The electronic logging device (ELD) mandate, which was put into action almost two years ago, will take full effect on December 16, 2019, which is the AOBRD deadline.
When the ELD mandate was introduced, an April 1, 2018 deadline was set to switch over to an ELD. The only exception was for those carriers that were using automatic onboard recording devices, also known as AOBRDs, on or before December 17, 2017.
Many have either started the switch or already made it long ago, however if you have not started, you should start now as the process is not as seamless as one might think.
Why is it important to switch from AOBRD to ELD now?
Carriers that have not updated their AOBRDs may run into some challenges, including training drivers to use ELDs and teaching office employees how to transfer logs.
Certain parts of the process can take longer than expected, as well as the potential for suppliers to run low on ELDs or take longer to fix glitches if too many attempt to switch at once.
It may also be difficult to get all drivers into a training class or webinar at the same time. In addition, it will not be a one-time training session. ELD training will need to be ongoing for all drivers, as mistakes will be made, and issues will arise.
Any difficulties may be answered on the FMCSAs ELD rule FAQ section.
What issues are drivers having?
Continuous education of drivers will be necessary. One area that drivers are running into problems with in the switch from AOBRDs to ELDs is unassigned drive time.
The issue comes in when a driver on the road rejects the unassigned drive time, which causes it to enter into the unassigned driver account in the admin system. This forces the company to assign it to a specific driver or explain why it couldn’t be assigned, with no other option.
With AOBRDs, users could create a generic driver account for road tests or yard moves; pretty much all the odd miles that show up in a fleet.
How do you install and train truck drivers on ELDs?
ELD install tips
If you need to manage the installation of ELDs on a large fleet of trucks, some good steps to follow include:
- Run a daily report and determine which trucks were in the yard and which ones are coming to the yard.
- Then, send a firmware update from your computer to a specific ELD unit.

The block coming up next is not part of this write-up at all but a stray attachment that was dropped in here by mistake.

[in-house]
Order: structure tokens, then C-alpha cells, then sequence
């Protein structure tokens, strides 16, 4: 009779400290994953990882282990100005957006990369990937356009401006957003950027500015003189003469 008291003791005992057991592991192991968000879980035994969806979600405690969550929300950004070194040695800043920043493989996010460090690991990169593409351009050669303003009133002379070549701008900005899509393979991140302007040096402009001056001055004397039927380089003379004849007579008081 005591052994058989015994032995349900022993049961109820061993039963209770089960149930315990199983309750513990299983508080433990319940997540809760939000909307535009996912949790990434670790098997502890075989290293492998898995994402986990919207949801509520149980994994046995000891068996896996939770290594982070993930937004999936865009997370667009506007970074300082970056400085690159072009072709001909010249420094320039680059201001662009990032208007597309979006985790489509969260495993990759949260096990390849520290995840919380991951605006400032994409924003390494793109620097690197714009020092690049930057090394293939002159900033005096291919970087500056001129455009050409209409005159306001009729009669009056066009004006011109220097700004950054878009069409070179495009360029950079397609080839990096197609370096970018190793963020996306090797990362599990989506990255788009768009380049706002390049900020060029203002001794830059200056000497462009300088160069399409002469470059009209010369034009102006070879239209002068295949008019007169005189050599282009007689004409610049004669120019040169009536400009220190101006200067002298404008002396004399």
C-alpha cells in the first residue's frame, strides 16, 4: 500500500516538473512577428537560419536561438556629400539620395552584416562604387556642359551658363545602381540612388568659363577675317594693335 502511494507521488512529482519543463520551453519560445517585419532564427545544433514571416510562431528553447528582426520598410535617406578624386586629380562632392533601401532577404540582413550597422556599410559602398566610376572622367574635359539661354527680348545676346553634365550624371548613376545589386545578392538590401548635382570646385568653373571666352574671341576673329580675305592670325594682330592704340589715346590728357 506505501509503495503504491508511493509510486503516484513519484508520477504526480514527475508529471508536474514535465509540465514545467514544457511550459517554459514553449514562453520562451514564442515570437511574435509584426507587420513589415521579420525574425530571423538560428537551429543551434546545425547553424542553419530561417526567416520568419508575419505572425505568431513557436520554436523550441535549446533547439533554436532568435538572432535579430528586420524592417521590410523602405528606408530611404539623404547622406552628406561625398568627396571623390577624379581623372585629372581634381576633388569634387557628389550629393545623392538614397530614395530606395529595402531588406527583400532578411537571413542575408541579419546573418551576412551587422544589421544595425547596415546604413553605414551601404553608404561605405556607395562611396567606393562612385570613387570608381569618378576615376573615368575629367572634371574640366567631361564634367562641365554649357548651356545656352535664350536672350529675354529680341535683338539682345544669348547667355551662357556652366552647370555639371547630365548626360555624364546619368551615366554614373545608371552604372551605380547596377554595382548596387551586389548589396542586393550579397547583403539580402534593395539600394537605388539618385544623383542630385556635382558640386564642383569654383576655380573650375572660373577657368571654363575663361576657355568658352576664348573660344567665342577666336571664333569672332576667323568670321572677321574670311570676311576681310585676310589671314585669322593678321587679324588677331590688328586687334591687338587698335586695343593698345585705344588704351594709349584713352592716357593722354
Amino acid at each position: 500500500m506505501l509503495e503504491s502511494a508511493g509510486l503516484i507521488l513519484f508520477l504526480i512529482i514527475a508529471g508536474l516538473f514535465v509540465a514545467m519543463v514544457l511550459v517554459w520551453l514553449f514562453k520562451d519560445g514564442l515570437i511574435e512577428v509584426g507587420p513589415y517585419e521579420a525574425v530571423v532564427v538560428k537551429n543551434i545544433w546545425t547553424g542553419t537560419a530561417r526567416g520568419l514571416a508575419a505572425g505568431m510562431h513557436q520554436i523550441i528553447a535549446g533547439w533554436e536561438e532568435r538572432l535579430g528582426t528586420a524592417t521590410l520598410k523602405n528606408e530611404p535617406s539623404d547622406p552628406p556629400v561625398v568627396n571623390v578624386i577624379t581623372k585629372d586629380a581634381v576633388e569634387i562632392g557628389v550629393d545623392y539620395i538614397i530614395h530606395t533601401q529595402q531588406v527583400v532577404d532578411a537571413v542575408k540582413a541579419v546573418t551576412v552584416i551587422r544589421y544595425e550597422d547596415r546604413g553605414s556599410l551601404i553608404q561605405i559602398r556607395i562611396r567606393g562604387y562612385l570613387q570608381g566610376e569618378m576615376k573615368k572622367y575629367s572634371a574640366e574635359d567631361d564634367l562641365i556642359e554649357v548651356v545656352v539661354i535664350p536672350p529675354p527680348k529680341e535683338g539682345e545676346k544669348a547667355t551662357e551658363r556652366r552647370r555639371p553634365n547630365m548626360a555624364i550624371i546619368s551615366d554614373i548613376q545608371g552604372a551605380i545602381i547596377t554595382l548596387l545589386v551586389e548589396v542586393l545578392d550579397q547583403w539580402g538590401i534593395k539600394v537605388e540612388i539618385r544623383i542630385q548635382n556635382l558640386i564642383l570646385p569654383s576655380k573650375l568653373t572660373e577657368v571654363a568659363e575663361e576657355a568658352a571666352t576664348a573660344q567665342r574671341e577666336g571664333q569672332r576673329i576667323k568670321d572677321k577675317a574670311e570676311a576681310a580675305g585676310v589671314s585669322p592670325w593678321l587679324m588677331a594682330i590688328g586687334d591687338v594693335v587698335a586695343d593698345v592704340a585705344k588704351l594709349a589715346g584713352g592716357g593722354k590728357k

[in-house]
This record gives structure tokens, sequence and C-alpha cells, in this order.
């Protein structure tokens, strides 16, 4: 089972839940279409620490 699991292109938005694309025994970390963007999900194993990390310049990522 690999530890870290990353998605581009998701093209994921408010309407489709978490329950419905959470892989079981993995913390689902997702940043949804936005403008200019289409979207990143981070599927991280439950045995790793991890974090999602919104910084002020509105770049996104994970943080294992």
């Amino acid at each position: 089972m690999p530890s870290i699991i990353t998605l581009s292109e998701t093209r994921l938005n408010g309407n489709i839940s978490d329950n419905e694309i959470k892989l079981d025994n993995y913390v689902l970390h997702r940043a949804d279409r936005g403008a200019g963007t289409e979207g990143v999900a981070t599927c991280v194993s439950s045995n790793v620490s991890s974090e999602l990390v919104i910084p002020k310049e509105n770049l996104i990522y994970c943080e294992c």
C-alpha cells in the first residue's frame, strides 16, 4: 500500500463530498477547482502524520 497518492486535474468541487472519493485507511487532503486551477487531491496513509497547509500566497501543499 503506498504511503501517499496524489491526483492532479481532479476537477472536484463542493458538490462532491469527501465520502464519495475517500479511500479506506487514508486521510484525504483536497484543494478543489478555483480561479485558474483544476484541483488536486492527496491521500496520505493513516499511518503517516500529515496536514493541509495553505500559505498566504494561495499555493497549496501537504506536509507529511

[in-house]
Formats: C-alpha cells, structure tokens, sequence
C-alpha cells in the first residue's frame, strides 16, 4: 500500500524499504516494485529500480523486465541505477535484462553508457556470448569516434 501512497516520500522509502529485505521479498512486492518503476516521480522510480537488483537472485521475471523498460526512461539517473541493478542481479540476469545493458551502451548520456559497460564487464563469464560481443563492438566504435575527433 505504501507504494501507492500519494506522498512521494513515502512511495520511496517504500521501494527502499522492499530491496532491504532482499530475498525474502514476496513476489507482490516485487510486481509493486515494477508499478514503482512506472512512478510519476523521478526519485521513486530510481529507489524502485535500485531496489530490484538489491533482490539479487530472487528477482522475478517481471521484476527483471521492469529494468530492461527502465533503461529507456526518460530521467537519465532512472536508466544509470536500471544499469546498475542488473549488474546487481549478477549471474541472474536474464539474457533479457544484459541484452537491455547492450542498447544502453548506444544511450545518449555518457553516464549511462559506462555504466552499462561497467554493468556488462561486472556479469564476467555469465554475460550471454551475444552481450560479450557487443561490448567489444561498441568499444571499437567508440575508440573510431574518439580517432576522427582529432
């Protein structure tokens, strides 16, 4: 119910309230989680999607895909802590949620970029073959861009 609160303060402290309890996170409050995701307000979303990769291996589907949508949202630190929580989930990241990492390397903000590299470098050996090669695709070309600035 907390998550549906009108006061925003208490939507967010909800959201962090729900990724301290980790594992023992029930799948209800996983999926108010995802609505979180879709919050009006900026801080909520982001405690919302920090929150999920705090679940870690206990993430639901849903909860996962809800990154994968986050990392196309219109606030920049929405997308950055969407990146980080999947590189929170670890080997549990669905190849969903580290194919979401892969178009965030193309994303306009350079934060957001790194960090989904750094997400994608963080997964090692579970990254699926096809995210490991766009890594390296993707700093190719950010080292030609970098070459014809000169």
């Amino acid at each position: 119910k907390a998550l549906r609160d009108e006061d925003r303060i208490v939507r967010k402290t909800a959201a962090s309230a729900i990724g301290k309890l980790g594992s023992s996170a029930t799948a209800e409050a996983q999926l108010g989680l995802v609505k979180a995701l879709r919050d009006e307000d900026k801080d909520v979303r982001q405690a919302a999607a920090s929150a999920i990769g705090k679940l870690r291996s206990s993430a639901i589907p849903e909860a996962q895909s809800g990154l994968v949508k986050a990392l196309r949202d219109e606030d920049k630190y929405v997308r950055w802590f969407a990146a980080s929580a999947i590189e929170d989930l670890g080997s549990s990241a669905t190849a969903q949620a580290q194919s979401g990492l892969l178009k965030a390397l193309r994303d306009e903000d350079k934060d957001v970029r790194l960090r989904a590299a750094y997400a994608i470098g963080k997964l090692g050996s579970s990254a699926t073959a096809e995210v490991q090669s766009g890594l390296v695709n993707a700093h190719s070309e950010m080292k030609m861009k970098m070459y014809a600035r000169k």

- Then, go out to the truck, allow the firmware to download.
- Follow the automated installation steps on the tablet.
- Reboot the tablet two or three times and cycle the engine a few times.
- Test drive the truck ensuring everything was downloaded properly and you are finished.
ELD training tips
Drivers will need to be trained on ELDs, so a few tips in training them to make the process more seamless are to:
- train drivers one-on-one as often as possible.
- ensure drivers know how to log into the system.
- point out any visual changes and emphasize the sensitivity of the ELD.
- emphasize that—before doing anything with the truck—the driver must know how long they have been off duty, as well as how many hours they will be working that day and week.
- perform daily log audits and contact and train drivers with issues.
- be repetitive.
Electronic Logging Devices (ELDs)
What ELD should you use?
A few reasons why we chose Pedigree include:
- their excellent price point that we at CNS could stand behind.
- their dedicated team of technicians looking to improve efficiency and streamline the customer’s operation.
- their knowledge on DOT rules and regulations to keep you and your ELD running smooth.
- their “OneView” platform and infrastructure was far greater compared to the competition.
- the ability to manage our client’s use of ELDs and offer them customer support directly.
If you have any questions, call (888) 260-9448 or email at email@example.com.
At CNS 2019 Compliance Conference John Irwin CDS, Chief Executive Officer from Compliance Navigation Specialists discussed AOBRD transition to ELD. “The deadline is fast approaching which is December 16, 2019. Don’t wait until the last minute to make the switch. It will take some time to change your units out. Also it will take you time to learn a new system. Understanding the difference between them is key.” said John Irwin. Below is the chart that was shown in Mr. Irwin’s slides.
The Federal Motor Carrier Safety Administration has released the following reminder about ABORD requirements.
If you are permitted to use an AOBRD, it must follow all Federal AOBRD regulations.
All AOBRDs must meet the standards outlined in 49 CFR 395.15 and must be operated with the following features at all times:
- Integrally synchronized with the operations of the commercial motor vehicle in which it is installed
- Record engine use
- Record road speed
- Record miles driven
- Record date and time of day
If your AOBRD does not meet the standards outlined in 49 CFR 395.15, you are in violation of 49 CFR Part 395 and may be cited for 395.8(a)(1), failing to use the appropriate method to record hours of service data, and your driver placed out-of-service.
To assist companies in transitioning to the ELD rule, FMCSA permits motor carriers that had automatic on-board recording devices (AOBRDs) installed and in-use prior to the December 18, 2017, ELD Compliance Date to continue using these devices through December 16, 2019. If you are looking to be compliant with the ELD mandate and want a reliable ELD solution check out Pedigree’s Cabmate One.